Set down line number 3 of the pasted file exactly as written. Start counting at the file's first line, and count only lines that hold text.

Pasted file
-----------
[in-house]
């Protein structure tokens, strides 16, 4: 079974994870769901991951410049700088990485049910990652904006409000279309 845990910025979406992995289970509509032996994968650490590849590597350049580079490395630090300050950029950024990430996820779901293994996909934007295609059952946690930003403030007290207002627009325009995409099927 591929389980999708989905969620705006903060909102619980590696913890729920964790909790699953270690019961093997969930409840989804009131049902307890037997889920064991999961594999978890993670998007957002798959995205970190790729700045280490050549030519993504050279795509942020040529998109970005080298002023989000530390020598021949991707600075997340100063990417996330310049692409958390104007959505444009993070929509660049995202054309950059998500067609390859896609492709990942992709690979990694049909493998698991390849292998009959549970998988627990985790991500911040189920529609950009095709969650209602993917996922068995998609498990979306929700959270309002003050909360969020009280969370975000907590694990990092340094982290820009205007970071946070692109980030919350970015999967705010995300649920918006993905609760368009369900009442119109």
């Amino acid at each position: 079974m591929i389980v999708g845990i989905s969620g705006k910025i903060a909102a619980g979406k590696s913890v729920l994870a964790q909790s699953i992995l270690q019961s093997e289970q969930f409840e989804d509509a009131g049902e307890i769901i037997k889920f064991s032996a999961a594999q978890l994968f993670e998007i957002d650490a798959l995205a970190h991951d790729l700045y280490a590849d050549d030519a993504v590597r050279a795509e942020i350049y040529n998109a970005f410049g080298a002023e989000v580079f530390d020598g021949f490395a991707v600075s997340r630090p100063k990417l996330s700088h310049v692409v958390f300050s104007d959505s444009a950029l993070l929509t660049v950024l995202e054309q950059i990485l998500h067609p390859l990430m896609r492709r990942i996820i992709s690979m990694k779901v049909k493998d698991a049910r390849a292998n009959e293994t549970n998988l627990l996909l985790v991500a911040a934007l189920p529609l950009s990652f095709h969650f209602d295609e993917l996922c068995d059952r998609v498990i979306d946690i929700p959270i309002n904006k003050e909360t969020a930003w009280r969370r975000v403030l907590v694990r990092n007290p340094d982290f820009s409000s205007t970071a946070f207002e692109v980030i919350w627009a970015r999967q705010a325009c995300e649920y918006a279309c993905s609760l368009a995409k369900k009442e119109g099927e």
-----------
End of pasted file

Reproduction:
């Amino acid at each position: 079974m591929i389980v999708g845990i989905s969620g705006k910025i903060a909102a619980g979406k590696s913890v729920l994870a964790q909790s699953i992995l270690q019961s093997e289970q969930f409840e989804d509509a009131g049902e307890i769901i037997k889920f064991s032996a999961a594999q978890l994968f993670e998007i957002d650490a798959l995205a970190h991951d790729l700045y280490a590849d050549d030519a993504v590597r050279a795509e942020i350049y040529n998109a970005f410049g080298a002023e989000v580079f530390d020598g021949f490395a991707v600075s997340r630090p100063k990417l996330s700088h310049v692409v958390f300050s104007d959505s444009a950029l993070l929509t660049v950024l995202e054309q950059i990485l998500h067609p390859l990430m896609r492709r990942i996820i992709s690979m990694k779901v049909k493998d698991a049910r390849a292998n009959e293994t549970n998988l627990l996909l985790v991500a911040a934007l189920p529609l950009s990652f095709h969650f209602d295609e993917l996922c068995d059952r998609v498990i979306d946690i929700p959270i309002n904006k003050e909360t969020a930003w009280r969370r975000v403030l907590v694990r990092n007290p340094d982290f820009s409000s205007t970071a946070f207002e692109v980030i919350w627009a970015r999967q705010a325009c995300e649920y918006a279309c993905s609760l368009a995409k369900k009442e119109g099927e």